E-Learning Educational Developer John Jackson, from the Centre for Learning and Teaching in Art and Design (CLTAD), provides an overview of the ePortfolio platform Workflow, one of the latest digital tools supported by the university. In doing so, he offers an alternative to blogs, and suggests that the general lack of awareness of this ePortfolio technology by staff and students is holding back its adoption across the institution.
“The ePorfolio platform Workflow (http://workflow.arts.ac.uk) was launched several months after the blogging community http://myblog.arts.ac.uk was adopted across University of the Arts London (UAL). To a certain extent it lives in the shadow of its more familiar sibling – but it is a very different animal and in many key ways it offers much more to students and academics alike.
Using Workflow it is possible to collate online resources which can be shared, and collaborated on, in a very granular manner with fellow students, tutors and indeed the whole world. One Workflow account may contain uploaded files (including images and even short videos), embedded resources (for example videos uploaded to Vimeo and YouTube and images sitting on Flickr and elsewhere on the web). These uploaded and embedded resources and multifarious artefacts are then placed on ‘pages’ and occasionally in ‘collections’ ready for sharing with others – for example as part of a project collaboration. Users can also export their own content (files, pages and collections) from their Workflow accounts – for use elsewhere.
Within Central Saint Martin’s (CSM) Workflow has been pioneered and used extensively by Cath Caldwell and her students on BA Graphic Design – this is documented comprehensively in the blog post at http://goo.gl/wfhoL. Recently, BA Performance Design and Practice has also started to use Workflow (with training and support for academics and students provided by CLTAD) and MA Culture, Criticism and Curation is planning to introduce its use in the new year. Several other courses have also started to explore its potential.
London College of Fashion (LCF) has also pioneered the use of Workflow. For example, Ana Stankovic-Fitzgerald and her students have been using the tool extensively since it became available – particularly on Fashion Illustration short courses. Students on these courses are based all around the world and login remotely via ‘Wimba’(another digital service) for live sessions – which are supported and enhanced by resources Ana makes available on Workflow. Students also have their own accounts and collaborate, share and showcase their work in this way. Ana also encourages students on her studio based and degree courses to use Workflow.
According to Ana, Workflow is excellent for any visual course and very user-friendly and straightforward, “especially since the recent upgrade”. The Fashion Illustration courses are currently hosting and working with hundreds of images using the Workflow platform. Student feedback has confirmed Ana’s view that the platform is generally easy to use. Students also welcome the fact that they control how visible their work is to others, including the rest of the world. Students also noted that it is not obvious how they can export their work to other platforms (important when they finish the course) so screencasts are now being produced to highlight and hence simplify this process.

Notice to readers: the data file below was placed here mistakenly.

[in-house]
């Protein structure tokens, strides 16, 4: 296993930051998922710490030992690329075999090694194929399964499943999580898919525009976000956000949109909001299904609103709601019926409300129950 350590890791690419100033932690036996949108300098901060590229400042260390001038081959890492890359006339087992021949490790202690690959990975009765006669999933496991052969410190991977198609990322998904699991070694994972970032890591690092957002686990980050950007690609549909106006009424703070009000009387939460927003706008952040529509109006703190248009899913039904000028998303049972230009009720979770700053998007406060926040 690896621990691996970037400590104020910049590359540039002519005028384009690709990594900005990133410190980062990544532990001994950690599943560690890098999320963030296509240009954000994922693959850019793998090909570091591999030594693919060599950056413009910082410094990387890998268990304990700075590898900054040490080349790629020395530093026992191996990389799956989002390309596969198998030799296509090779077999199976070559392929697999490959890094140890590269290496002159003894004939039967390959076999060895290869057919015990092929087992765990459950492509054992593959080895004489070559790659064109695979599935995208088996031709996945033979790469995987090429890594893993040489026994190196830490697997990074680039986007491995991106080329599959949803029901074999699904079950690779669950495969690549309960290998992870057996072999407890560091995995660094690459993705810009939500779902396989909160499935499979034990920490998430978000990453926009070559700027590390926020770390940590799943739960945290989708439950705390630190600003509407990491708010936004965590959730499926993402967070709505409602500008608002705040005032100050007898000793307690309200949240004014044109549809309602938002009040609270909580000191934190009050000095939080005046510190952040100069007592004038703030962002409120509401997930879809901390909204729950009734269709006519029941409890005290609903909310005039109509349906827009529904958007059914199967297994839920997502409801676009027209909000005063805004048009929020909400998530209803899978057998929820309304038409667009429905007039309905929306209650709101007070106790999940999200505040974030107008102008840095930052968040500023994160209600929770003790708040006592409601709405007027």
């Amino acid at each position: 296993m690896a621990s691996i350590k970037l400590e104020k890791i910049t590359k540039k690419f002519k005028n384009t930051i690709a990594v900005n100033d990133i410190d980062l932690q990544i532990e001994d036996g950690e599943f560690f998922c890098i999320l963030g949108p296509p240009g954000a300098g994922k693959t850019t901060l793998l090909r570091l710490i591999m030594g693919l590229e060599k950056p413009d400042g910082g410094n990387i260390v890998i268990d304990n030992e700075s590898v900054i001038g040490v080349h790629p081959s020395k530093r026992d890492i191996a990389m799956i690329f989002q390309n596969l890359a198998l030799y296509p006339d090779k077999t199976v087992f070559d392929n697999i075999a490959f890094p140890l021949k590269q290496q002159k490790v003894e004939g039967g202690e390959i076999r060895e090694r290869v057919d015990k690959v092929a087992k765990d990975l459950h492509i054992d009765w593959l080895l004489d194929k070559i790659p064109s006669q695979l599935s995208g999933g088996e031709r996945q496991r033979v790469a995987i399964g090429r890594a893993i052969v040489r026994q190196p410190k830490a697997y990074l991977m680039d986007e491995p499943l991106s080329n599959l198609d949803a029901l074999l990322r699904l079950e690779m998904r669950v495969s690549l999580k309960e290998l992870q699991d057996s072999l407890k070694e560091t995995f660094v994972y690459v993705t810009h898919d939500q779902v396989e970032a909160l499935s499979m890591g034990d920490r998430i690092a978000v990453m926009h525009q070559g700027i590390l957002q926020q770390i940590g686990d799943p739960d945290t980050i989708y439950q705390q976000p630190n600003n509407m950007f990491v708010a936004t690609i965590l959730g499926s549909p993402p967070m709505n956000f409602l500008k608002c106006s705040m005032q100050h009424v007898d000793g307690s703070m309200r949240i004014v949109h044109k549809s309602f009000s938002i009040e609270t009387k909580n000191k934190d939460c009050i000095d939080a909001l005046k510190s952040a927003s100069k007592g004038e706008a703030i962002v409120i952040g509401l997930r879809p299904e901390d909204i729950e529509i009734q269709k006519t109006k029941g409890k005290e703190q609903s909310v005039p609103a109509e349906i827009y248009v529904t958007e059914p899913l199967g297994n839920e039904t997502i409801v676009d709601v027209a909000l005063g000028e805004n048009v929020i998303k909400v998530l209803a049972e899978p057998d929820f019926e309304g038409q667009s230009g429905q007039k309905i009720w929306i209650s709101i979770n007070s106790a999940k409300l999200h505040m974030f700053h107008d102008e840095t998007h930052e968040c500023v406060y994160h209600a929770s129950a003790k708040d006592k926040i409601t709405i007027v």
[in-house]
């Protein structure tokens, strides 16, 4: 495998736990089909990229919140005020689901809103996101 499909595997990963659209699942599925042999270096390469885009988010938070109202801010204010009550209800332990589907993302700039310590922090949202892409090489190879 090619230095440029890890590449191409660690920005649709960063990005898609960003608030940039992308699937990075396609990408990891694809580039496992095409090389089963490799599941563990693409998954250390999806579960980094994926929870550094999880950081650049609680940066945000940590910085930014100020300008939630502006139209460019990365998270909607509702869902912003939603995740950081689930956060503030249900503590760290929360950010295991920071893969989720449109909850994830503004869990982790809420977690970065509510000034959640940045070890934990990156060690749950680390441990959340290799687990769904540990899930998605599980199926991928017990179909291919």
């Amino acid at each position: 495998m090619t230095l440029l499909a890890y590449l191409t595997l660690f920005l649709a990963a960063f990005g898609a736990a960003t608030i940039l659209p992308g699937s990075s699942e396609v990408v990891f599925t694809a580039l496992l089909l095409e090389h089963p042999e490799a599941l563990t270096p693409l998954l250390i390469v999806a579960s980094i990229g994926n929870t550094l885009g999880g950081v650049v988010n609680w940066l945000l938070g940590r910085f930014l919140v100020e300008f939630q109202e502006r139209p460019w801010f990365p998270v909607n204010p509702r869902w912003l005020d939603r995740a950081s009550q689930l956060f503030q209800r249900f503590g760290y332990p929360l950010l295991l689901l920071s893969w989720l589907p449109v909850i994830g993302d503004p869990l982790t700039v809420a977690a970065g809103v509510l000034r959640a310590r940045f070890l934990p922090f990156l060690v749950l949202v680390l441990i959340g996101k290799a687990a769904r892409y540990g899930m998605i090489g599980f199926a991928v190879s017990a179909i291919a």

Also at LCF, David Garner and his students on International Preparation for Fashion have been using Workflow to evidence their journey via the Journal option and the uploading of images and embedding of videos and other online resources. Students also use Workflow for collaboration and their final project proposal. David makes the point that his students have used the blogging platform and that Workflow has several key advantages. According to David, Workflow is more intuitive to use; it is also more holistic, in that it is not so tied to chronology; it is also initially unfamiliar and therefore whereas students may be familiar with blogs and therefore make assumptions about what is expected from them in their use of a blog as part of their course, Workflow is something new, as David says, “a tool rather than a culture” and therefore requires students to really think carefully about how they are using it.
Student feedback from their use of Workflow at CSM and LCF indicates that they find it generally straightforward to use, flexible and effective. The CLTAD programme of continuous improvement seeks to address areas for improvement and introduce new features and functionality – such as the Skillshare Directory – http://goo.gl/JPJux – and better Pad compatibility. Unfortunately, currently it appears that lack of awareness of Workflow is limiting its use. In the opinion of one student who was recently asked how Workflow could be improved – “it should just be advertised more and students should be encouraged by tutors to use it”.
Workflow is available at http://workflow.arts.ac.uk – to login and start using you just need your UAL username and password.
MA Culture, Criticism and Curation http://www.csm.arts.ac.uk/courses/ma-culture-criticism-curation/
Birgitta Hosea personal blog http://digitalpresent.myblog.arts.ac.uk/2012/12/03/expanded-animation-birgitta-hoseas-blog/